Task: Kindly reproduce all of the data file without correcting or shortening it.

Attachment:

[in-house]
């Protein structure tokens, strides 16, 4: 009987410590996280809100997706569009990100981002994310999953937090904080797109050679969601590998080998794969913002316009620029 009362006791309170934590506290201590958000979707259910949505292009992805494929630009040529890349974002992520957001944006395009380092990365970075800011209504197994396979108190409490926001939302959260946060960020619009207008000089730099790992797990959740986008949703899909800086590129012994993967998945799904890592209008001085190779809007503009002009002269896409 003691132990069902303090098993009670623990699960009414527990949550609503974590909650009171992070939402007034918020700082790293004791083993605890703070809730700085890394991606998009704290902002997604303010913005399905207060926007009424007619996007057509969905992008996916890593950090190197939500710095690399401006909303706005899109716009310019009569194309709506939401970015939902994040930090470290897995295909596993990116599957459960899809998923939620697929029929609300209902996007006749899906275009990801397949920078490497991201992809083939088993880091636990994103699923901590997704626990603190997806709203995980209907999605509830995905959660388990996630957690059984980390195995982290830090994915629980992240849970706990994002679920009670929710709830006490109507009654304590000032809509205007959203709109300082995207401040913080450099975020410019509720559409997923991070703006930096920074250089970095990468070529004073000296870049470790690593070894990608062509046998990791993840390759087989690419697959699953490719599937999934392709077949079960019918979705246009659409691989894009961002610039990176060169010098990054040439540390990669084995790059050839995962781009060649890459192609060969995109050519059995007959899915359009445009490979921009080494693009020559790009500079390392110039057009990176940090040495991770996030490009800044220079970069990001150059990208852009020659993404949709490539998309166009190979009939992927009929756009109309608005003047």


[in-house]
């Protein structure tokens, strides 16, 4: 009987410590996280809100997706569009990100981002994310999953937090904080797109050679969601590998080998794969913002316009620029 009362006791309170934590506290201590958000979707259910949505292009992805494929630009040529890349974002992520957001944006395009380092990365970075800011209504197994396979108190409490926001939302959260946060960020619009207008000089730099790992797990959740986008949703899909800086590129012994993967998945799904890592209008001085190779809007503009002009002269896409 003691132990069902303090098993009670623990699960009414527990949550609503974590909650009171992070939402007034918020700082790293004791083993605890703070809730700085890394991606998009704290902002997604303010913005399905207060926007009424007619996007057509969905992008996916890593950090190197939500710095690399401006909303706005899109716009310019009569194309709506939401970015939902994040930090470290897995295909596993990116599957459960899809998923939620697929029929609300209902996007006749899906275009990801397949920078490497991201992809083939088993880091636990994103699923901590997704626990603190997806709203995980209907999605509830995905959660388990996630957690059984980390195995982290830090994915629980992240849970706990994002679920009670929710709830006490109507009654304590000032809509205007959203709109300082995207401040913080450099975020410019509720559409997923991070703006930096920074250089970095990468070529004073000296870049470790690593070894990608062509046998990791993840390759087989690419697959699953490719599937999934392709077949079960019918979705246009659409691989894009961002610039990176060169010098990054040439540390990669084995790059050839995962781009060649890459192609060969995109050519059995007959899915359009445009490979921009080494693009020559790009500079390392110039057009990176940090040495991770996030490009800044220079970069990001150059990208852009020659993404949709490539998309166009190979009939992927009929756009109309608005003047």